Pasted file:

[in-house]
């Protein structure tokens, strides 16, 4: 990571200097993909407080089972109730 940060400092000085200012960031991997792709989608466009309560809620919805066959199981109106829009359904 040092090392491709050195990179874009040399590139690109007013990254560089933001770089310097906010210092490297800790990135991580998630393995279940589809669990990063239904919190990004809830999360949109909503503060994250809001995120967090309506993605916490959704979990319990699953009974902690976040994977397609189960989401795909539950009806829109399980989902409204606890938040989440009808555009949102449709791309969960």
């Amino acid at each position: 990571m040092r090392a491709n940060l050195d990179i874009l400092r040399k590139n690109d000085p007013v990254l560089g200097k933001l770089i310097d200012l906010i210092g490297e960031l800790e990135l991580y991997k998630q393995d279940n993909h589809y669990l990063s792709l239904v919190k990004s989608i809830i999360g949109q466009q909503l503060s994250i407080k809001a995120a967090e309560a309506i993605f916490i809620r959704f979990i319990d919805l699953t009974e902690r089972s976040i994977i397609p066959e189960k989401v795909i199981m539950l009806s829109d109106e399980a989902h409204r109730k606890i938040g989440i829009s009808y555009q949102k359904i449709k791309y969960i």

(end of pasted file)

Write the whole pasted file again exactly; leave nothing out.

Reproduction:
[in-house]
């Protein structure tokens, strides 16, 4: 990571200097993909407080089972109730 940060400092000085200012960031991997792709989608466009309560809620919805066959199981109106829009359904 040092090392491709050195990179874009040399590139690109007013990254560089933001770089310097906010210092490297800790990135991580998630393995279940589809669990990063239904919190990004809830999360949109909503503060994250809001995120967090309506993605916490959704979990319990699953009974902690976040994977397609189960989401795909539950009806829109399980989902409204606890938040989440009808555009949102449709791309969960």
């Amino acid at each position: 990571m040092r090392a491709n940060l050195d990179i874009l400092r040399k590139n690109d000085p007013v990254l560089g200097k933001l770089i310097d200012l906010i210092g490297e960031l800790e990135l991580y991997k998630q393995d279940n993909h589809y669990l990063s792709l239904v919190k990004s989608i809830i999360g949109q466009q909503l503060s994250i407080k809001a995120a967090e309560a309506i993605f916490i809620r959704f979990i319990d919805l699953t009974e902690r089972s976040i994977i397609p066959e189960k989401v795909i199981m539950l009806s829109d109106e399980a989902h409204r109730k606890i938040g989440i829009s009808y555009q949102k359904i449709k791309y969960i």